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The odds are pretty good that you’ve had at least one moment in your life where you were able to “read the mind” of someone close to you.
Maybe it’s a friend you’ve known since early childhood, or someone you’ve been in a relationship with for decades – or just a family member that you have a particular closeness with. There came a moment when you both seemed to blurt out the exact same thing in the exact same way at the exact same time, laughing and marveling at how the universe “syncs up”.
But imagine if you were able to “read the mind” of someone thousands of miles away from you, a complete and total stranger, never realizing that not only were you both seized by the exact same passion but also following the EXACT same process that would inevitably result in one of mathematics most important discoveries. Sounds crazy, right?
That’s the story of János Bolyai and Nikolai Ivanovich Lobachevsky. We know very little of the early life of Bolyai, aside from the fact that he was born in Hungary in 1802 and a bit of a backwater stretch of Transylvania in what is now today known as Romania. His father reports that he had a very strong aptitude for mathematics from a young age, something that was no doubt inspired by his father’s work as a mathematician as well as the close working relationship the family had with legendary mathematician Carl Friedrich Gauss.
After his father failed to get Gauss to take Janos on as an apprentice, Bolyai decided that the world of mathematics had little place for him. Instead, he prepared for life in the military and was getting set to undertake his training at the Royal Engineering College in Vienna to become a military engineer.
It was here that his passion for mathematics – particularly the field of geometry – really took off, and where the seeds of his now legendary approach to “inventing” the non-Euclidian geometry of curved spaces would be sewn.
At the exact same time that Bolyai was in Vienna exploring the potential of non-Euclidian geometry, a young man by the name of Lobachevsky was also captivated by the potential of non-Euclidian geometry. Born in 1792 to a family that couldn’t have been more different than the Bolyai family, Lobachevsky worked his way up from his blue-collar, working-class roots in Russia to not only attending university but later on becoming a professor and a rector. He would learn mathematics under the close tutelage of a teacher and close friend of Gauss, which is likely how he was able to germinate the same kind of conceptions about Euclidian geometry that Bolyai was able to – putting them both on the same path to this incredible discovery within just a few short months of one another.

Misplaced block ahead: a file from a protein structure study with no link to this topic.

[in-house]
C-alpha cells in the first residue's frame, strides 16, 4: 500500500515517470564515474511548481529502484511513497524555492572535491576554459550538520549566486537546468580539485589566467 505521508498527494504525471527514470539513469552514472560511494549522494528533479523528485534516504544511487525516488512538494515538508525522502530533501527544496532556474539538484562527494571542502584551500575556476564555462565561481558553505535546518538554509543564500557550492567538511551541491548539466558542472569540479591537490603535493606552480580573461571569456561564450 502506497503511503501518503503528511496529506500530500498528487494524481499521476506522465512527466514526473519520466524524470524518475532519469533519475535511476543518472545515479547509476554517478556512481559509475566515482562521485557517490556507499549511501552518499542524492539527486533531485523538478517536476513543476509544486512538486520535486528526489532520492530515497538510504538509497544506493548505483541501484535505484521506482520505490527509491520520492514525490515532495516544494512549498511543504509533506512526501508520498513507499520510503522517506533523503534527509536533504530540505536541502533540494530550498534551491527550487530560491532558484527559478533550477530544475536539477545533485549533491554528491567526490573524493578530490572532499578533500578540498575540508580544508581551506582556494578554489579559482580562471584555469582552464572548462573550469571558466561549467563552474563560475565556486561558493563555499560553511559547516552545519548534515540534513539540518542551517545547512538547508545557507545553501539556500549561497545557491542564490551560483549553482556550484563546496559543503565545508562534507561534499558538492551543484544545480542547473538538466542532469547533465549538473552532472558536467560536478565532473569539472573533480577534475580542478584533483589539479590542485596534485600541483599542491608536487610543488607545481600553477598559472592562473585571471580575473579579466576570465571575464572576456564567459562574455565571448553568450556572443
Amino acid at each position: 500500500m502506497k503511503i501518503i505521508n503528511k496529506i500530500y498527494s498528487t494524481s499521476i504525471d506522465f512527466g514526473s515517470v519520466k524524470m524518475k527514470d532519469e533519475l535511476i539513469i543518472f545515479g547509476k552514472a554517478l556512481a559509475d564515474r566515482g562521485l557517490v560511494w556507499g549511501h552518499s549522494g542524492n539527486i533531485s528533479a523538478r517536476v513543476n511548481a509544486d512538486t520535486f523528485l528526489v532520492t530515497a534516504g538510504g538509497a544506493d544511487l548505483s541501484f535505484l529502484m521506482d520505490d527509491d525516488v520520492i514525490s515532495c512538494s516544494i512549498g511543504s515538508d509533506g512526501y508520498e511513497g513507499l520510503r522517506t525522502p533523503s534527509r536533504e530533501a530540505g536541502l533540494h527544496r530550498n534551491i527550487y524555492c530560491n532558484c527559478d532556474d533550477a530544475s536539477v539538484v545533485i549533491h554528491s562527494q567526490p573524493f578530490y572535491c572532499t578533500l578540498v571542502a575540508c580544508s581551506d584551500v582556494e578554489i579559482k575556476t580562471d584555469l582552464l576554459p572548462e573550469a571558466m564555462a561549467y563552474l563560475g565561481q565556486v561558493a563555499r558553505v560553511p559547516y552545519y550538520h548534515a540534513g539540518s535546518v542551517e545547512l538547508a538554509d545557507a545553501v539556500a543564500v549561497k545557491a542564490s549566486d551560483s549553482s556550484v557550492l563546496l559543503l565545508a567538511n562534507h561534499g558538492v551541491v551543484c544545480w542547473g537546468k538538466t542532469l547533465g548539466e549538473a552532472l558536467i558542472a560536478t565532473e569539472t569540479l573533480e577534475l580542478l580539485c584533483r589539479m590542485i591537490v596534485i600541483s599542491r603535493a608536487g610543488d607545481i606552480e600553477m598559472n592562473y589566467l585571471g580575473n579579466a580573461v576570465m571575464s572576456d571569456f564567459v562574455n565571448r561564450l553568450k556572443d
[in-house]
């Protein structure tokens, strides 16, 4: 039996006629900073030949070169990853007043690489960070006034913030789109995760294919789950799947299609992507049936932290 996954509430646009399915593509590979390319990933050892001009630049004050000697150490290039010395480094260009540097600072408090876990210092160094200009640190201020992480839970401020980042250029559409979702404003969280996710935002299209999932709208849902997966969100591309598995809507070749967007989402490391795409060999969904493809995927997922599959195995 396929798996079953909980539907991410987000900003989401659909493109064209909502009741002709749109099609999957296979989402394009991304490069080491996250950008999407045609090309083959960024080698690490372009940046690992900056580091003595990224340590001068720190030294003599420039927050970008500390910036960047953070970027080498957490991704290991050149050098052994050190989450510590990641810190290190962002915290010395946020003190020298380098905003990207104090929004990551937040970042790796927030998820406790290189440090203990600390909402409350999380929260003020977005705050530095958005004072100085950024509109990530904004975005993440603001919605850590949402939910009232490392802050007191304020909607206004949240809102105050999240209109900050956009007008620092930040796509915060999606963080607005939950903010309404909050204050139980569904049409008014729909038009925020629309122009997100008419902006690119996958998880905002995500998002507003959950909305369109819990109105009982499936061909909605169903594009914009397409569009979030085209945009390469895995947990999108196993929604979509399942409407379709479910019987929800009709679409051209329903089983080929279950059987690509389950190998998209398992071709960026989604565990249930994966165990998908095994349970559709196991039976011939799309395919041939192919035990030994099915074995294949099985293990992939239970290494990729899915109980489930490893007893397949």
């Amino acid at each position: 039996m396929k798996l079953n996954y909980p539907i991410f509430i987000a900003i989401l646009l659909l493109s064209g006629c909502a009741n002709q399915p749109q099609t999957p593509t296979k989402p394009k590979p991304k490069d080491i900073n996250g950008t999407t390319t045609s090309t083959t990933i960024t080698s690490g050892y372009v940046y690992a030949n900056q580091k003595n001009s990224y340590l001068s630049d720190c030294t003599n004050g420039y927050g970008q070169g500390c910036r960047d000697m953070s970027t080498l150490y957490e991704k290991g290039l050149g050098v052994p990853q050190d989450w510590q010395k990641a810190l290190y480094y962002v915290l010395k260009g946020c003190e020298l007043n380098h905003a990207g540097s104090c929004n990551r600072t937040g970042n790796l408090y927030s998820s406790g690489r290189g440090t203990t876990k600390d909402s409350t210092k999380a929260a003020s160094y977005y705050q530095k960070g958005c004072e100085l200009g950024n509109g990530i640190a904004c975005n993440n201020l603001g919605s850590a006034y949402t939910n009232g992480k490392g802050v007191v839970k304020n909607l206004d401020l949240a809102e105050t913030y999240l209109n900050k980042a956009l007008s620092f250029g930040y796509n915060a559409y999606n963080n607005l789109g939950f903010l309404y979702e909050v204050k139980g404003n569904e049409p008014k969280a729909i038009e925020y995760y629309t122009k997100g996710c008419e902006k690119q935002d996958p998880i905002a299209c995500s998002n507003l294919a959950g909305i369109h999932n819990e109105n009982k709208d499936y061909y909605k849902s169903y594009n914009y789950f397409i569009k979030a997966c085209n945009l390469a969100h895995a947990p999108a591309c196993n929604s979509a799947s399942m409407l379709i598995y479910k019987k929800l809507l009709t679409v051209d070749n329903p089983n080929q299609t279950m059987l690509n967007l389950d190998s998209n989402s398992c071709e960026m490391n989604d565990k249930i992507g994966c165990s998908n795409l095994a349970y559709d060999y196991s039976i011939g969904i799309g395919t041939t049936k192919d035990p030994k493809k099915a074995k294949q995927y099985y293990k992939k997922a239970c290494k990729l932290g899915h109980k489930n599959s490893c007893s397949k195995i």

Amazingly, the approach that both Bolyai and Lobachevsky took to discover or “invent” the concept of curved spaces in non-Euclidian geometry was almost identical. Neither man had met or even heard of one another,and they conducted their research independently separated by thousands of miles.
Both men worked to redefine Euclid’s conception of parallel lines and space. Euclid stated that there was only one line, A, on a plane, that went through a point, B, not on another line C on the same plane, that never met line C, no matter how far it extended. For them, there were more than one line, even infinite lines like A that never touched C on the same plane. In their geometry, space though was curved, the shortest distance between two points a curve, not a line and triangles’ interior angles added up to less than 180 degrees. Interestingly, this is actually reality in outer space near large bodies exerting gravitational force.
The progress of both mathematicians later led both of them to prove a number of results having to do with the manipulation of trigonometric formulae. They were both able to independently prove that a unique set of formulae regarding triangles on the surface of their non-Euclidian spheres would work independent of the parallel postulate. They were also able to analytically come up with a number of different equations that describe the way that “ordinary triangles” worked in non-Euclidian space – again following the same path of research and achieving the same results without ever becoming aware of the other’s work, progress, or results.
At the end of the day, Lobachevsky was the first to publish his findings. His work on hyperbolic geometry was first recorded in 1826 and later published in 1830, with Bolyai working on his projects throughout the same timeline but not actually publishing his findings until 1832. Historians later discovered that both men had been working along parallel lines while researching parallel lines. And if that isn’t an example of the universe syncing up or at least being ironic, what is?